Of the various projection technologies I have now witnessed (DLP, CRT and D-ILA), my vote today goes to D-ILA. As a former TI employee who was "peripherally" involved with early DMDs, I believe that higher-resolution DMDs in the near future may fulfull my expectations just as well.

I am looking forward to Infocomm.

KZ
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post #6 of 9 Old 05-17-2001, 12:49 AM
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KZ,

It was great to have you come by far a demo too.

I agree that the evolution of digital projection technologies is moving forward at a dizzying pace, and I fully expect that a setup like mine will be eclipsed within 4 years, with a brighter picture, higher contrast and resolution, better blacks, better scaling, cheaper bulbs, all for well under $5K.

I just hope that I'll be able to beta test it first. http://www.avsforum.com/ubb/wink.gif

-Dean.
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post #7 of 9 Old 05-17-2001, 07:14 AM
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Hi KZ,

Unfortunately, for the foreseeable future, the bad comes with the good. If you really like the picture that you saw at Dean's place, you have to be ready to deal with the non-image-related aspects of the projector.

The Xenon bulb used in 3-panel D-ILA and 3-chip DLP projectors produces a great picture with an almost perfect color spectrum (pure "white" light with no yellow cast). However, the Xenon bulbs are both expensive to buy and quite warm to run. The 3-chip DLP owners are starting to discover this now (see other threads running in the forum).

The price of Xenon bulbs may come down over time, but the cooling will always need to be dealt with, and often the solution is noisy (powerful fans).

You could get the projector to have a lower run-time cost, and be quieter by changing the bulb to UHP. JVC has a new UHP D-ILA projector, and it is available today in Europe (the DLA-1 is the new model name, I believe). I hear that is quite good, but not jaw-dropping like the Xenon "G" model projectors are.

To summarize...many of the GOOD things and the BAD things about the Xenon D-ILAS come from the same place. However, if you change the Xenon bulb to get rid of the bad, you change the whole projector.

Mark Hunter
Technical Director, Home Theater Products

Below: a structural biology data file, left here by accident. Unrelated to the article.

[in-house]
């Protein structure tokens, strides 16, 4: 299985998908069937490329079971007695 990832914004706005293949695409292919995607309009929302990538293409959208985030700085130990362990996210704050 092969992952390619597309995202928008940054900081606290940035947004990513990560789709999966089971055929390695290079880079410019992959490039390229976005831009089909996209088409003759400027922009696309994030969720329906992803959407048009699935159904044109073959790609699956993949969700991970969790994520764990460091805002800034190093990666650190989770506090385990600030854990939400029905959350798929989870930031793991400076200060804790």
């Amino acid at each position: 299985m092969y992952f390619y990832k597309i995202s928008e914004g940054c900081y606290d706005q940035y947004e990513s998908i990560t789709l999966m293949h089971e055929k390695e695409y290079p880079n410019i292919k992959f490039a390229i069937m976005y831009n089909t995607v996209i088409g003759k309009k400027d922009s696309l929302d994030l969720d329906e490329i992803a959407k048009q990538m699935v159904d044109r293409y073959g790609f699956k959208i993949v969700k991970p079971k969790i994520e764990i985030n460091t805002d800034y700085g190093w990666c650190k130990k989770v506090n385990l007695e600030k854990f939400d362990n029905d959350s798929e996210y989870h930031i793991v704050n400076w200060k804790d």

Datacolor, Inc.
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post #8 of 9 Old 05-17-2001, 09:20 PM
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Milori,

There are many early adopters on this forum - myself included. I currently have a SharpVision 96U (LCD) and a 120-inch 13:9 screen (1.2 gain). The Sharp's image breaks up beyond 85-90 inches, but I believe my screen is a factor in this. 1.2-gain may sound reasonable for a 600 ANSI Lumen projector, but the picture quality on a textured, white-painted drywall is significantly better. Pixels are less noticeable (but still there) and there is no center hotspot. However, the native resolution is "only" 640x480.

Although the Sharp is 3 years old, it is reasonably well productized in that it offers very good flexibility (decent zoom range, lens shift, component and VGA inputs, built-in de-interlacing for NTSC, very good color, good contrast, etc.). The Sharp has good lamp life and reasonable bulb cost (about $350).

These are the bad and good aspects.

Early adopters and aficionados accept the downsides and often have the financial means and technical skills to live comfortably with new technology.

Many people here are more interested in DLP/D-ILA than CRT projectors despite the CRT's reigning superiority in image quality. Different balances between quality, price, and flexibility appeal to different people.

In planning a replacement for my 96U, I am looking for a particular balance between quality, price, and flexibility. That balanced product, for me, is not yet on the market, but I am hoping to find a prototype at this year's Infocomm...

The attention Seleco has paid to productizing their new 13:9 DLP projector seems unprecedented! Flexible mounting options, variety of inputs, great optics, whisper quietness, sealed light path, a great throw-distance table, 6-segment color wheel, good lamp life, (possibly very little out-of-box recalibration), and even a choice of colors to complement your decor. Couple this projector to a 1280x1024 DLP in the future, keep the cost around $10K or less, and it becomes a very strong contender (for me). However, I am eager to see the 800x600 model and of course all new D-ILA or LCOS prototypes.

- KZ

P.S. I enjoyed browsing your HT website!
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post #9 of 9 Old 05-17-2001, 09:34 PM
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Hey Guys! I second everything that has been said above about seeing Dean's home theater; I'm now a proud owner of a JVC Dila. This inspired me to start a new thread:

"JVC Dila 1920X1080 projector for Dean McManis: Write to your representative!"